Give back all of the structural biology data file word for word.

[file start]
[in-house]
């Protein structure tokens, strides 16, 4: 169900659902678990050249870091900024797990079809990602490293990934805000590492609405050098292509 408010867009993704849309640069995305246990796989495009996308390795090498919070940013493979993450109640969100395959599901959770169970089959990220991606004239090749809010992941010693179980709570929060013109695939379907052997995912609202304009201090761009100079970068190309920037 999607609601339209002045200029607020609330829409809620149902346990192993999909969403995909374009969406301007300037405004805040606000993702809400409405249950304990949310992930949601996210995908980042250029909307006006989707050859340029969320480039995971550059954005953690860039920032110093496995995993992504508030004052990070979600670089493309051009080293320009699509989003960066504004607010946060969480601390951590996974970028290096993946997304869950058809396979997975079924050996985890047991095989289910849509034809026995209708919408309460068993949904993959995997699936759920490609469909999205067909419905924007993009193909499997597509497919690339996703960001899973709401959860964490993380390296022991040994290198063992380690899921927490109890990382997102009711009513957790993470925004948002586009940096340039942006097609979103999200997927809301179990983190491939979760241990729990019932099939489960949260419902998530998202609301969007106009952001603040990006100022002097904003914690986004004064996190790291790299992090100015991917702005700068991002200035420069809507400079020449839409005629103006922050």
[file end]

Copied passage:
[in-house]
């Protein structure tokens, strides 16, 4: 169900659902678990050249870091900024797990079809990602490293990934805000590492609405050098292509 408010867009993704849309640069995305246990796989495009996308390795090498919070940013493979993450109640969100395959599901959770169970089959990220991606004239090749809010992941010693179980709570929060013109695939379907052997995912609202304009201090761009100079970068190309920037 999607609601339209002045200029607020609330829409809620149902346990192993999909969403995909374009969406301007300037405004805040606000993702809400409405249950304990949310992930949601996210995908980042250029909307006006989707050859340029969320480039995971550059954005953690860039920032110093496995995993992504508030004052990070979600670089493309051009080293320009699509989003960066504004607010946060969480601390951590996974970028290096993946997304869950058809396979997975079924050996985890047991095989289910849509034809026995209708919408309460068993949904993959995997699936759920490609469909999205067909419905924007993009193909499997597509497919690339996703960001899973709401959860964490993380390296022991040994290198063992380690899921927490109890990382997102009711009513957790993470925004948002586009940096340039942006097609979103999200997927809301179990983190491939979760241990729990019932099939489960949260419902998530998202609301969007106009952001603040990006100022002097904003914690986004004064996190790291790299992090100015991917702005700068991002200035420069809507400079020449839409005629103006922050």